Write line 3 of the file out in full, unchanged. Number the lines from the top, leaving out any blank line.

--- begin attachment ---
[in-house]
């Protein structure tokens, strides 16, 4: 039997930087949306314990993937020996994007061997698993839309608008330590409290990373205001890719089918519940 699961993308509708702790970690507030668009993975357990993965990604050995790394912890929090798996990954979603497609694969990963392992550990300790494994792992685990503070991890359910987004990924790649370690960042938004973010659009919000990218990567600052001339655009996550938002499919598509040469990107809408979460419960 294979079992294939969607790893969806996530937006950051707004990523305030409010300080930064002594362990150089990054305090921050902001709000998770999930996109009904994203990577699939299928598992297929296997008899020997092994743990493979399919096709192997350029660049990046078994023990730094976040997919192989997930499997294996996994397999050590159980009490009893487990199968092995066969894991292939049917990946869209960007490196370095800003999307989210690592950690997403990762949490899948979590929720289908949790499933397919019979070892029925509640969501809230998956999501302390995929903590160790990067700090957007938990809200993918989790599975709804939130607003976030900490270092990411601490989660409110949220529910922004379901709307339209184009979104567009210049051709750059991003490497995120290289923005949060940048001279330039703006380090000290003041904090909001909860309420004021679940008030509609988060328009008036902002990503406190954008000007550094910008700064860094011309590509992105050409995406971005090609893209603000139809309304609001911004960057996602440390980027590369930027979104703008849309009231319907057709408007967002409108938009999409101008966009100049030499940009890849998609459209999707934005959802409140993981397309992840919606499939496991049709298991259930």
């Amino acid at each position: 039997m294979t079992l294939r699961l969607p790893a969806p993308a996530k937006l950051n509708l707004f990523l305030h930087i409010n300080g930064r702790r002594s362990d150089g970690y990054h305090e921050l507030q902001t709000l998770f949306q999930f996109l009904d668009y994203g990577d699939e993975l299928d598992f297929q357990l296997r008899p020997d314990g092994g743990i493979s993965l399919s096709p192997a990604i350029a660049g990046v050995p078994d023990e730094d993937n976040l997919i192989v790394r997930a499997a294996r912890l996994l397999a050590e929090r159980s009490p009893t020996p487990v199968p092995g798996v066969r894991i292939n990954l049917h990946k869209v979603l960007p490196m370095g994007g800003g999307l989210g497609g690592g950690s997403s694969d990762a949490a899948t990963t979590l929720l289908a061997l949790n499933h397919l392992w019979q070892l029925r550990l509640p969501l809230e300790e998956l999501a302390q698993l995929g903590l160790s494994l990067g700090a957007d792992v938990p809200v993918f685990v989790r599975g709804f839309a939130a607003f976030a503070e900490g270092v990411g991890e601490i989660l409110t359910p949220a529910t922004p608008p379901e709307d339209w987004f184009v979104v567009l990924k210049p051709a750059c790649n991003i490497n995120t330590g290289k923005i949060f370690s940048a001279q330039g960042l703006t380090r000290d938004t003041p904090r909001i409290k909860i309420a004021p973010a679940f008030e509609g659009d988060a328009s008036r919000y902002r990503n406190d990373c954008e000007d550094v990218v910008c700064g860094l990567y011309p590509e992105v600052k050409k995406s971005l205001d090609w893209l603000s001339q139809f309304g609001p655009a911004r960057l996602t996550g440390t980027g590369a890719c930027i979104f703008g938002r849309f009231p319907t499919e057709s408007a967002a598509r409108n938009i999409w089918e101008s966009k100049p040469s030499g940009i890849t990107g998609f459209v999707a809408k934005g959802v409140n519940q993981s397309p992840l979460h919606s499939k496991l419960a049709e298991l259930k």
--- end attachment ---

């Amino acid at each position: 039997m294979t079992l294939r699961l969607p790893a969806p993308a996530k937006l950051n509708l707004f990523l305030h930087i409010n300080g930064r702790r002594s362990d150089g970690y990054h305090e921050l507030q902001t709000l998770f949306q999930f996109l009904d668009y994203g990577d699939e993975l299928d598992f297929q357990l296997r008899p020997d314990g092994g743990i493979s993965l399919s096709p192997a990604i350029a660049g990046v050995p078994d023990e730094d993937n976040l997919i192989v790394r997930a499997a294996r912890l996994l397999a050590e929090r159980s009490p009893t020996p487990v199968p092995g798996v066969r894991i292939n990954l049917h990946k869209v979603l960007p490196m370095g994007g800003g999307l989210g497609g690592g950690s997403s694969d990762a949490a899948t990963t979590l929720l289908a061997l949790n499933h397919l392992w019979q070892l029925r550990l509640p969501l809230e300790e998956l999501a302390q698993l995929g903590l160790s494994l990067g700090a957007d792992v938990p809200v993918f685990v989790r599975g709804f839309a939130a607003f976030a503070e900490g270092v990411g991890e601490i989660l409110t359910p949220a529910t922004p608008p379901e709307d339209w987004f184009v979104v567009l990924k210049p051709a750059c790649n991003i490497n995120t330590g290289k923005i949060f370690s940048a001279q330039g960042l703006t380090r000290d938004t003041p904090r909001i409290k909860i309420a004021p973010a679940f008030e509609g659009d988060a328009s008036r919000y902002r990503n406190d990373c954008e000007d550094v990218v910008c700064g860094l990567y011309p590509e992105v600052k050409k995406s971005l205001d090609w893209l603000s001339q139809f309304g609001p655009a911004r960057l996602t996550g440390t980027g590369a890719c930027i979104f703008g938002r849309f009231p319907t499919e057709s408007a967002a598509r409108n938009i999409w089918e101008s966009k100049p040469s030499g940009i890849t990107g998609f459209v999707a809408k934005g959802v409140n519940q993981s397309p992840l979460h919606s499939k496991l419960a049709e298991l259930k």